From Chris Dodds
Psalm 115: Psalm 115 and 116 both end with an exhortation to praise the Lord! What is the basis for this praise? In Psalm 115, the Psalmist is emphatic that YHWH’s name is to receive glory because of his faithful, covenant love (v1). Even in a time of distress, when the nations are mocking and asking Israel where their god is, the Psalmist’s testimony to YHWH’s faithfulness is loud and clear - He is in heaven and all power lies with him (v3). Verses 3-8 acts as satire against the created gods of the gentiles. They may have a visible icon to worship but they are worshipping human-made, dead gods who can’t do anything, and those who worship them will become dead, just like them. The people of the covenant however, are to put their trust in the one who is their help and shield, who remembers his promises to them, and will bless them in keeping with his covenant. Their faith is not to be in a god who has been made by human hands, but in the God who is maker of the heavens and earth (v15). Praise the Lord! (v18).
Psalm 116: The exhortation to praise the Lord in this psalm is because YHWH is the God who saves. In the snares of death the Psalmist cried out to YHWH and was saved. The God of the covenant has heard his cries, been gracious and rescued him. On second reading, two things jumped out: Firstly, as the Psalmist remembers God’s faithfulness that he experienced in the past, and now he tells his soul to return to that rest (v7). It’s easy to become stressed as life situations take their toll on us, but remembering the God who has rescued in the past allows us to also rest in the present. Secondly, as the saving work of YHWH is remembered, the thanksgiving moves to an all of life response. The emotional plea of the psalmist for God to save - O Lord, deliver my soul (v4) becomes an equally emotional vow to serve and worship the God who has saved - O Lord, I am your servant (v16). Praise the Lord! (v19).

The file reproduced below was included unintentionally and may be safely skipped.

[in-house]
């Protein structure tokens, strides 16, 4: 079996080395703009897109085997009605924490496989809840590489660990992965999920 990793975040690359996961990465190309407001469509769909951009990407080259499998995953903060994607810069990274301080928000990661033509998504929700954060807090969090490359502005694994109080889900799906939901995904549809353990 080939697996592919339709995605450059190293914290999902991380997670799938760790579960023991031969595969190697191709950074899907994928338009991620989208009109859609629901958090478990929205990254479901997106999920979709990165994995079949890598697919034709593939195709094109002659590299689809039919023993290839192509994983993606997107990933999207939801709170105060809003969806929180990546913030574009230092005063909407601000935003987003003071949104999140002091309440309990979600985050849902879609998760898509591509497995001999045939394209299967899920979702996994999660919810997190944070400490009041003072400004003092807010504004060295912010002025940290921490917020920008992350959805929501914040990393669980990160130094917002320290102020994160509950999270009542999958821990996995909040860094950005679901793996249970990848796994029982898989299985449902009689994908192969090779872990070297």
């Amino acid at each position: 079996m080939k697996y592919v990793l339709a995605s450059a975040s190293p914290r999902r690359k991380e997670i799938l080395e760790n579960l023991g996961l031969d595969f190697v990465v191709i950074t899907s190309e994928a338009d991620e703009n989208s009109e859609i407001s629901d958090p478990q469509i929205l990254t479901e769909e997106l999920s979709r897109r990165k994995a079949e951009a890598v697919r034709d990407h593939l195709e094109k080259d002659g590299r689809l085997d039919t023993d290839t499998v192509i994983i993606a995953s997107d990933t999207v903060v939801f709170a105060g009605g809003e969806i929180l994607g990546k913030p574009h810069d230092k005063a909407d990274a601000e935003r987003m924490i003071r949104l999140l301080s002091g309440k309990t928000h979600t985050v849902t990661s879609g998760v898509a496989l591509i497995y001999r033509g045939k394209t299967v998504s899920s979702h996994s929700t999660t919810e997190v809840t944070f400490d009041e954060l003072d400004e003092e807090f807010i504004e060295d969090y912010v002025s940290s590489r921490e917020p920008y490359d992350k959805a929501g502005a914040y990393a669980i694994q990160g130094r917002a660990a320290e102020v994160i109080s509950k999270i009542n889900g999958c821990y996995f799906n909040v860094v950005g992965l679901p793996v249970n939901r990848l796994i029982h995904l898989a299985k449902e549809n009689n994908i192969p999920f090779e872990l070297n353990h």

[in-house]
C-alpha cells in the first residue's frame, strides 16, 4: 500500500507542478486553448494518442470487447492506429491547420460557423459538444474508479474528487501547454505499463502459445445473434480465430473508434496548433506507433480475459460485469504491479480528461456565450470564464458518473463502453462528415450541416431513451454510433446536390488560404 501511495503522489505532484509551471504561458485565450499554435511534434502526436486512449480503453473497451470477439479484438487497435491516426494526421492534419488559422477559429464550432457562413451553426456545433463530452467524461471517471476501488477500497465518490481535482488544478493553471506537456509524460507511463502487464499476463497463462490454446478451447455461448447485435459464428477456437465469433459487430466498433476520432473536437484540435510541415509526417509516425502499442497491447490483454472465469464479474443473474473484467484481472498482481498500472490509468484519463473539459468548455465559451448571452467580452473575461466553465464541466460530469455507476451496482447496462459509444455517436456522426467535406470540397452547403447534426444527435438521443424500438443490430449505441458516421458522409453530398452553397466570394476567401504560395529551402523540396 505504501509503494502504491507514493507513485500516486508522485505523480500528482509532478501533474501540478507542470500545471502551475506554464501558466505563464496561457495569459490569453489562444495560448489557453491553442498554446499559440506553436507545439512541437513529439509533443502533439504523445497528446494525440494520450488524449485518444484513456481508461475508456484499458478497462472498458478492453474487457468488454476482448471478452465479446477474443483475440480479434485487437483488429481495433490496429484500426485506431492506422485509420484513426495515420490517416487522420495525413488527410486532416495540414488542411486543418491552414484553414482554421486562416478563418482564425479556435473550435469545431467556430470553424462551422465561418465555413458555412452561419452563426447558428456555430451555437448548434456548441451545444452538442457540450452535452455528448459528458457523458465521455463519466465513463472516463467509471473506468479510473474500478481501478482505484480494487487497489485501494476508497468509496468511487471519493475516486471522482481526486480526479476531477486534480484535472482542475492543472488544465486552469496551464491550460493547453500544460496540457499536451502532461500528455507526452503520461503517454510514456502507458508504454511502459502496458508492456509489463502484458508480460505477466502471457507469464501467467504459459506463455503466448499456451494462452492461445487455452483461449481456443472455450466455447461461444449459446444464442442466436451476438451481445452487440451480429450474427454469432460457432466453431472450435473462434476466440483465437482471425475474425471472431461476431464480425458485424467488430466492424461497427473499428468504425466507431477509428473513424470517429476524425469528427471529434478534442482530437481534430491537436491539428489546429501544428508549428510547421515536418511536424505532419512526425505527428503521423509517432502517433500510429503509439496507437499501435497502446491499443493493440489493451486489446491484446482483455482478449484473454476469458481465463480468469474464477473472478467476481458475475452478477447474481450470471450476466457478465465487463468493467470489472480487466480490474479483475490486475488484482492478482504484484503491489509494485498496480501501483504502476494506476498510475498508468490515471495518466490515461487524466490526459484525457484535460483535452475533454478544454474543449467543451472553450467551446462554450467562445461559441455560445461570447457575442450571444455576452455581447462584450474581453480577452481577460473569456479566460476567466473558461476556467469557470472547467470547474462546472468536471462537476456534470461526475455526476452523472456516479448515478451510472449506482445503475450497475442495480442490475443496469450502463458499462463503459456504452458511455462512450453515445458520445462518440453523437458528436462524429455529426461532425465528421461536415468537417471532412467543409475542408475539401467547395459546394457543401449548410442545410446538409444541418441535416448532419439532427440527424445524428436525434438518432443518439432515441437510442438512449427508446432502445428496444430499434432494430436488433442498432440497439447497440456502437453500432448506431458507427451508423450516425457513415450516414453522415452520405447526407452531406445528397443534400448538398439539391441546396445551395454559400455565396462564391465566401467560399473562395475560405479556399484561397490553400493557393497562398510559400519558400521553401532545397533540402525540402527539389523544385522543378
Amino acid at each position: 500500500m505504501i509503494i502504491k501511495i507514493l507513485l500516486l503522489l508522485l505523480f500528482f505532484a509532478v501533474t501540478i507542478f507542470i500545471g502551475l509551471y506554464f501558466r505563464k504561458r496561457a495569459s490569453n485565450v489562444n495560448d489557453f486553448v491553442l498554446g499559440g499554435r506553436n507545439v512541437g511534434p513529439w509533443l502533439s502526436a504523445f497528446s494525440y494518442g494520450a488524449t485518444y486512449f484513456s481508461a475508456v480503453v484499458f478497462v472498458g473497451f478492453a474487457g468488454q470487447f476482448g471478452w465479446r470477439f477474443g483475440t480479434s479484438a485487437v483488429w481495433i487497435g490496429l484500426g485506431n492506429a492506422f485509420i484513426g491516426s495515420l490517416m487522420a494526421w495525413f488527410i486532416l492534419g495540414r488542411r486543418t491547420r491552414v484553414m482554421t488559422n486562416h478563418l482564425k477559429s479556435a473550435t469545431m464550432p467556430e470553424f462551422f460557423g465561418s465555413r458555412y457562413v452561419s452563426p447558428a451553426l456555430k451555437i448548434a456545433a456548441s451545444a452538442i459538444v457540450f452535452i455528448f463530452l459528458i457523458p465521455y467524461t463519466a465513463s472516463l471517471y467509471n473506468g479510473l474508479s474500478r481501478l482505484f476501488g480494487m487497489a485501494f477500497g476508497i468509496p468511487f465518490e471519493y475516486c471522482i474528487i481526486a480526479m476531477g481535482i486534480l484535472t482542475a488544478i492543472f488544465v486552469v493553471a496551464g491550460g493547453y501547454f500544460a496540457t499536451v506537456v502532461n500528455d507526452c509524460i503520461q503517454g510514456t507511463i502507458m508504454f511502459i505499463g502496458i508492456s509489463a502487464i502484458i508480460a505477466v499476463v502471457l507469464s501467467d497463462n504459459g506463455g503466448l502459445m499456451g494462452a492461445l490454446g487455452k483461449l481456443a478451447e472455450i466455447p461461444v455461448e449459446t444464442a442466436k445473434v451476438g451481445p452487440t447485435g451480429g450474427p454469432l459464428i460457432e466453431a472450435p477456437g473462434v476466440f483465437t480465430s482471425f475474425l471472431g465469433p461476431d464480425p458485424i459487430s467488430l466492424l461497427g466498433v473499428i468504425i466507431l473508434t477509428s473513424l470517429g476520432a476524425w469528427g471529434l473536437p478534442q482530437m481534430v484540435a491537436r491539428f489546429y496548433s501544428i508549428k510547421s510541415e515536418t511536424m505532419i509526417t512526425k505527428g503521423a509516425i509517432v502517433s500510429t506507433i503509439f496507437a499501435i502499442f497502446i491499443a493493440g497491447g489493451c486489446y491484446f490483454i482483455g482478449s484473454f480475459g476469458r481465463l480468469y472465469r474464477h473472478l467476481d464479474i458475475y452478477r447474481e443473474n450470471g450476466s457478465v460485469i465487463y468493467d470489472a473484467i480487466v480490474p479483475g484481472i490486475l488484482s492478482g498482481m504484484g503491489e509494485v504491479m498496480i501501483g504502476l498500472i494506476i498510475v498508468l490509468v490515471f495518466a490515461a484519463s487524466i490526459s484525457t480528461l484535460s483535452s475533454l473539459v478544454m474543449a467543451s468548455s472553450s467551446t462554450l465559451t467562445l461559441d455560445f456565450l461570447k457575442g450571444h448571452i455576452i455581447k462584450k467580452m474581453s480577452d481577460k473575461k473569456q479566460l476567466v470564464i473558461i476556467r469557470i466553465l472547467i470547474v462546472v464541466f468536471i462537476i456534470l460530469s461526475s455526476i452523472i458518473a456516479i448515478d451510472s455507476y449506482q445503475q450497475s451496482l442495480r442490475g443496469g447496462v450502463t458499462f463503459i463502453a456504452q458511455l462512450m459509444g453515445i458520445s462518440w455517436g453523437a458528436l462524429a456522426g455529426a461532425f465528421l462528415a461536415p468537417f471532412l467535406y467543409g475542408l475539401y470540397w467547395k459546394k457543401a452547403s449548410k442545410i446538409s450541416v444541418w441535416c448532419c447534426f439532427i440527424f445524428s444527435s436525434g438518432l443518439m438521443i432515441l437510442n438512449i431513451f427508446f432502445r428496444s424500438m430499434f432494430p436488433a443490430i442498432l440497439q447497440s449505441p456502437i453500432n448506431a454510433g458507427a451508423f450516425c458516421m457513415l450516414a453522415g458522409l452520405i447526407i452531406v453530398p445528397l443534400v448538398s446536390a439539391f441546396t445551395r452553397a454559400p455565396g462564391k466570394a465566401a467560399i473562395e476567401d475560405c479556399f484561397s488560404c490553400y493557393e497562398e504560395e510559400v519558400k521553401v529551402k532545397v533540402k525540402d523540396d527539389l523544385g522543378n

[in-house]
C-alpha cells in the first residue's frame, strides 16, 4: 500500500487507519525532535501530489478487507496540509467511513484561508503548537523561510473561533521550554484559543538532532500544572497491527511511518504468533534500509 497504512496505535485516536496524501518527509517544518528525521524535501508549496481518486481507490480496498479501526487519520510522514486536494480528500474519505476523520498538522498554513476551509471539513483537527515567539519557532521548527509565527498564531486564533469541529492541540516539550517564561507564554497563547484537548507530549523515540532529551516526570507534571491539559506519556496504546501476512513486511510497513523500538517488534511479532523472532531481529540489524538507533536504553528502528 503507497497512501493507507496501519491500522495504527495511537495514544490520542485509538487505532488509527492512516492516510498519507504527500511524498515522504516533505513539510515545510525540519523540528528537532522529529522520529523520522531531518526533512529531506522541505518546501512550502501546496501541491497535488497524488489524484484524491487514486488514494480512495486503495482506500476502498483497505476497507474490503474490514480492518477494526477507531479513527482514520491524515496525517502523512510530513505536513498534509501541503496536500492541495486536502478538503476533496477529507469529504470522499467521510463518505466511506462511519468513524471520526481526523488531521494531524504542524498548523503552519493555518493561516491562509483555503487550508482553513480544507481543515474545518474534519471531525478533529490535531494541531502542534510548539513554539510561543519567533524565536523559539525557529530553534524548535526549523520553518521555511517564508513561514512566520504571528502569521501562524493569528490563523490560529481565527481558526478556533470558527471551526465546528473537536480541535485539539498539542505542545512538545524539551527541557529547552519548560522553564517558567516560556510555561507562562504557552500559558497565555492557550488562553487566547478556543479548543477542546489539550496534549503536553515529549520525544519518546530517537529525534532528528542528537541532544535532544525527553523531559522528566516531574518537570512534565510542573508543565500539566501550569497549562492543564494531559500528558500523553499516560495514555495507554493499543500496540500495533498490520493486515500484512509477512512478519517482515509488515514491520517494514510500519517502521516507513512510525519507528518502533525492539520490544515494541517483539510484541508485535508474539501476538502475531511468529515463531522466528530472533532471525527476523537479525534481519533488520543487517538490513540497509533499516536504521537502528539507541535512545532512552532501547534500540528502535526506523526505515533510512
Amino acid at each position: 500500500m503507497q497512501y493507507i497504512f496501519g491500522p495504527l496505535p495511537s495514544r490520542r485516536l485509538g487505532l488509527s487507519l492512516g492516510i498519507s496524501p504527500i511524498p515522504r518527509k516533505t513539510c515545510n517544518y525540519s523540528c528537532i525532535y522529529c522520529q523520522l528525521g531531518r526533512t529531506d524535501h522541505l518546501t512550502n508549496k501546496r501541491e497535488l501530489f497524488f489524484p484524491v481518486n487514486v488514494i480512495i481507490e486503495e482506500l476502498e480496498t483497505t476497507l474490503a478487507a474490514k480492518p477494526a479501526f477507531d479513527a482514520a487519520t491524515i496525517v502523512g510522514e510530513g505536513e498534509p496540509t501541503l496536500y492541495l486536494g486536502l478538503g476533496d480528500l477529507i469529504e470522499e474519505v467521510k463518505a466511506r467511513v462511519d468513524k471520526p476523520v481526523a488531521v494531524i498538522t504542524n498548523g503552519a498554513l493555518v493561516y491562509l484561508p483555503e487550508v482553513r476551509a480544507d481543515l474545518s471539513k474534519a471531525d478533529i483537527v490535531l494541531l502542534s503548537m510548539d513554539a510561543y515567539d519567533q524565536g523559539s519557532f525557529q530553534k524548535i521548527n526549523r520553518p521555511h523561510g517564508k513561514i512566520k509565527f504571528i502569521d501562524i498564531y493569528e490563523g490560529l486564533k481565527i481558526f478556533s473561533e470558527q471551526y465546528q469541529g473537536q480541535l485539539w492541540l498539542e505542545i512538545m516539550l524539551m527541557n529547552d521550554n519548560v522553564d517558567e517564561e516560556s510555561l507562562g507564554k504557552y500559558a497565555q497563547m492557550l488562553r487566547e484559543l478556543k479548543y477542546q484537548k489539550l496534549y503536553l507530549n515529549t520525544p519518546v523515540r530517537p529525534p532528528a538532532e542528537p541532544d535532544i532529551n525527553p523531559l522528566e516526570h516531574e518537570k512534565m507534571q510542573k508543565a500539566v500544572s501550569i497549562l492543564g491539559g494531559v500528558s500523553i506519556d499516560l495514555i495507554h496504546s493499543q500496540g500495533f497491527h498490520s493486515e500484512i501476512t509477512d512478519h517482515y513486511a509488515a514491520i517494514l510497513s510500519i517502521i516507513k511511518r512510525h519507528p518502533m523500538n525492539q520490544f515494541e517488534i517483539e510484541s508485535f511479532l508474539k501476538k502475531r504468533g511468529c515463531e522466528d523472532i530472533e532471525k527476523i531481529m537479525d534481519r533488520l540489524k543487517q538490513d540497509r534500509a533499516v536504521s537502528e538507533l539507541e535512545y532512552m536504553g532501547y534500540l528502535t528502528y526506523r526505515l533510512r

Isaiah 58:1-14: Isaiah calls out the difference between true and false worship. The charge against God's people is that they took pleasure in knowing his ways and in keeping fasts as though they were doing what was righteous, but in reality, all their deeds were filled with unrighteousness. The fast was therefore an exercise in self-deception and delusion, oppression and fighting (vv1-4) instead of what the Lord desires - the release of wickedness and oppression, and justice for the poor (vv5-7). It was only in the release of oppression and in seeking justice that the light would appear like the dawn and that recovery would come. If you’ve been praying morning prayer from our prayer book, you’ll recognize in the prayer of Zechariah that it is in Jesus that true righteousness comes and through him that the light enters darkness and the sunrise visits us from on high (Luke 1:78-79).